Some folks like to remove the head or figure on a coin before engraving
, leaving a nice flat area, but I tend to leave the extra metal for more sculpting. Leaving the figure does tend to make things a little confusing, though…
Above, I used a small flat graver and have finished cutting back all of the various levels of the elements. I’ve also finished smoothing and sculpting the Koi with a small steel punch. Next, I’ll have to do the same for the waves. I’ve also added the gold inlay for the eye – I sometimes tend to jump the gun on the eyes – they’re the window to the soul, and I like to see the life emerge by detailing the eyes…
In antique Japanese metalwork with wave motifs, you often see little round bits of gold inlaid into the surface, so I’ve decided to add them too. Here I’m adding little dot inlays of 24 karat gold to the waves. I used a beading punch to make little circles, removed their insides with a tiny carbide bur and undercut with a tiny flat graver. These undercuts will allow the soft 24 karat gold to flow down into them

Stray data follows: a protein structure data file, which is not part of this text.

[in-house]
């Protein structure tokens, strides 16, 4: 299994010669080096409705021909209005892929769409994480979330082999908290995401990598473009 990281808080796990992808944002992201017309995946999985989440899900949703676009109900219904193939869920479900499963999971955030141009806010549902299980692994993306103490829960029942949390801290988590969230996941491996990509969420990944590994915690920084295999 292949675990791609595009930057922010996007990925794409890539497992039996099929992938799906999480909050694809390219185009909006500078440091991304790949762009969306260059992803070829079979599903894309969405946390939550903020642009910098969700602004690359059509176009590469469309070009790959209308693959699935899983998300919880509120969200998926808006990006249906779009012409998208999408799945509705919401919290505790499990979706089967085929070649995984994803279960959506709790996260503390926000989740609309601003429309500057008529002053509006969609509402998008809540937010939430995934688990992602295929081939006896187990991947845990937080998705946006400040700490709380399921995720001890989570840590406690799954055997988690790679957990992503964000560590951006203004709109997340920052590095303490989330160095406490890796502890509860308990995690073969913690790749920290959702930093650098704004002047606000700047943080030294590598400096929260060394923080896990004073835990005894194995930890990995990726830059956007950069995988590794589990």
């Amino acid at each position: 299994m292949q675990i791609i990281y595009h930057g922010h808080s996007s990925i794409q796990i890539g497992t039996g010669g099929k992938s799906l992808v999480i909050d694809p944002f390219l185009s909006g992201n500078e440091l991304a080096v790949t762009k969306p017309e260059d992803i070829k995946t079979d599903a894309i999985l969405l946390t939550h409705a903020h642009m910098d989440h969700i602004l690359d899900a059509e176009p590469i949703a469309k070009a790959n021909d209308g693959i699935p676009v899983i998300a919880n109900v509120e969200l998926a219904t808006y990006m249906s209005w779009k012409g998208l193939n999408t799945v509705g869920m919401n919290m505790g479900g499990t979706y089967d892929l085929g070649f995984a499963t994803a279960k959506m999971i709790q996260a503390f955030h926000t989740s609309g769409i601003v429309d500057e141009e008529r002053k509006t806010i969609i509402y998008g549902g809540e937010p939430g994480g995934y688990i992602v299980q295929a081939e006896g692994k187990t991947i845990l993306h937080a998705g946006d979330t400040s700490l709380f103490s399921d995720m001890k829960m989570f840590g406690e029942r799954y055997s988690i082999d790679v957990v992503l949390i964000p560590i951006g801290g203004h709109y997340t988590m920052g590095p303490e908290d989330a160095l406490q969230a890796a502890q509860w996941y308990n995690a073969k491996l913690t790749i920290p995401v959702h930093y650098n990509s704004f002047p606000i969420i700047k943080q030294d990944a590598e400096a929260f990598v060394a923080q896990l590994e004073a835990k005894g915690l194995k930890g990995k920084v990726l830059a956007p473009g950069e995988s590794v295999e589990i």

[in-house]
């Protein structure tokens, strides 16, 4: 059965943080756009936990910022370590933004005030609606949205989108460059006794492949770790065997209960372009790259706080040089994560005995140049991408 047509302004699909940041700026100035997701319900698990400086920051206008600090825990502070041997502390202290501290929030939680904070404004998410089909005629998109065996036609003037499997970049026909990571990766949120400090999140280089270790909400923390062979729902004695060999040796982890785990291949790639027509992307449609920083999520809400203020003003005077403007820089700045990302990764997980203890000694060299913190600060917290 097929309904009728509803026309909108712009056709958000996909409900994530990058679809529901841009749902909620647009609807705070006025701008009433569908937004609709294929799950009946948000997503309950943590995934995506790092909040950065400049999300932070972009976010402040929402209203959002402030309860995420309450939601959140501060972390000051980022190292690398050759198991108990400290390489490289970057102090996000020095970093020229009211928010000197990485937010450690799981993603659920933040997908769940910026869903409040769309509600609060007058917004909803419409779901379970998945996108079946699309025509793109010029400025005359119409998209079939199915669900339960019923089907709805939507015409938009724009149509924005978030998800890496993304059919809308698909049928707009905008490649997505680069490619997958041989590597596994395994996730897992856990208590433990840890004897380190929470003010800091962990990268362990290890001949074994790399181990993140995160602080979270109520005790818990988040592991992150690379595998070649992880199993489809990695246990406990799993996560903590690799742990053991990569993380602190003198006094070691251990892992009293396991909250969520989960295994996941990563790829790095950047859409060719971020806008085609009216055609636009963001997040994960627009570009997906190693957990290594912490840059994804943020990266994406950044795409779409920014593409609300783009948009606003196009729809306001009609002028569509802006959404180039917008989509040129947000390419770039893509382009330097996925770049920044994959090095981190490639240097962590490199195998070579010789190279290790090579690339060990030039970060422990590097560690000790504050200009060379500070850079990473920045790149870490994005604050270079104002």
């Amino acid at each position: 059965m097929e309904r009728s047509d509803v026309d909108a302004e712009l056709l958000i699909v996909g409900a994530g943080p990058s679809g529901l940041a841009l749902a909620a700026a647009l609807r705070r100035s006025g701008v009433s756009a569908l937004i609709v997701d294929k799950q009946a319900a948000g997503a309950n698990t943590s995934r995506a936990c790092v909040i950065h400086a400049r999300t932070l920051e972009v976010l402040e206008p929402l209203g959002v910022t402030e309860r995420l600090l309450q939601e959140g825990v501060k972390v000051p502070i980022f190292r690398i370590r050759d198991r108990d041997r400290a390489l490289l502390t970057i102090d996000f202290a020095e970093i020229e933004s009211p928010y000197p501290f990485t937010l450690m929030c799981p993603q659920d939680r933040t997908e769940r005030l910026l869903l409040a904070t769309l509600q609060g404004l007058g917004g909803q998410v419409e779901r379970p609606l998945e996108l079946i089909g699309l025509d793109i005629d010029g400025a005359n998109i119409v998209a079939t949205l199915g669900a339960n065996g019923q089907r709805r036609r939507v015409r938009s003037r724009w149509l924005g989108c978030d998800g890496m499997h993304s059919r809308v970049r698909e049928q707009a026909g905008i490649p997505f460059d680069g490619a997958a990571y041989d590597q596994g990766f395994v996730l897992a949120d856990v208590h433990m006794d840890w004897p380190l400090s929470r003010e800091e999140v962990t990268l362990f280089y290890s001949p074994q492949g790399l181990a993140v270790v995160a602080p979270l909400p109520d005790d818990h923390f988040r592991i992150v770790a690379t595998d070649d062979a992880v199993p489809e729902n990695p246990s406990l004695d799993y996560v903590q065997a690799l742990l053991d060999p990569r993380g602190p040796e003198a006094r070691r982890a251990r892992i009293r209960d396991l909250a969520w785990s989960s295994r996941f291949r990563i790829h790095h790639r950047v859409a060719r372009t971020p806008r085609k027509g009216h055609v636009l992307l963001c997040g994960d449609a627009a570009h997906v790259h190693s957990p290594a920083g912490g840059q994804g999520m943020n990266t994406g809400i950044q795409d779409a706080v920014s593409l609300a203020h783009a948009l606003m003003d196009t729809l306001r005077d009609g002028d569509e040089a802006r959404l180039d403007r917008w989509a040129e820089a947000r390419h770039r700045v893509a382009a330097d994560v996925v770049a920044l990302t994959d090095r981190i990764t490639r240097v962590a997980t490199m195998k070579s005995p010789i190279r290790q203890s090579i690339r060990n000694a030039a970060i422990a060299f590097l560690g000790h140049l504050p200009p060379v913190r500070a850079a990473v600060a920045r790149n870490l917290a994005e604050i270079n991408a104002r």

, becoming trapped so the inlay can’t come out.
I find it convenient to melt a small ball of gold in the tiny 28 gauge wire I like to use for inlays. This gives me a little more gold and conveniently allows a single piece inlay, rather than the multiple parallel wires I normally use for larger area inlays.
Above is an enlarged image of the little circular pocket (lower left corner) and the little ball of gold I’ve melted on the end of the gold wire. In the top center you can see a completed gold inlay, with the excess gold flowing over the edges of the pocket. I’ll scrape this excess off and then use an abrasive stone to really flatten and refine the gold inlay.
Thanks for Looking!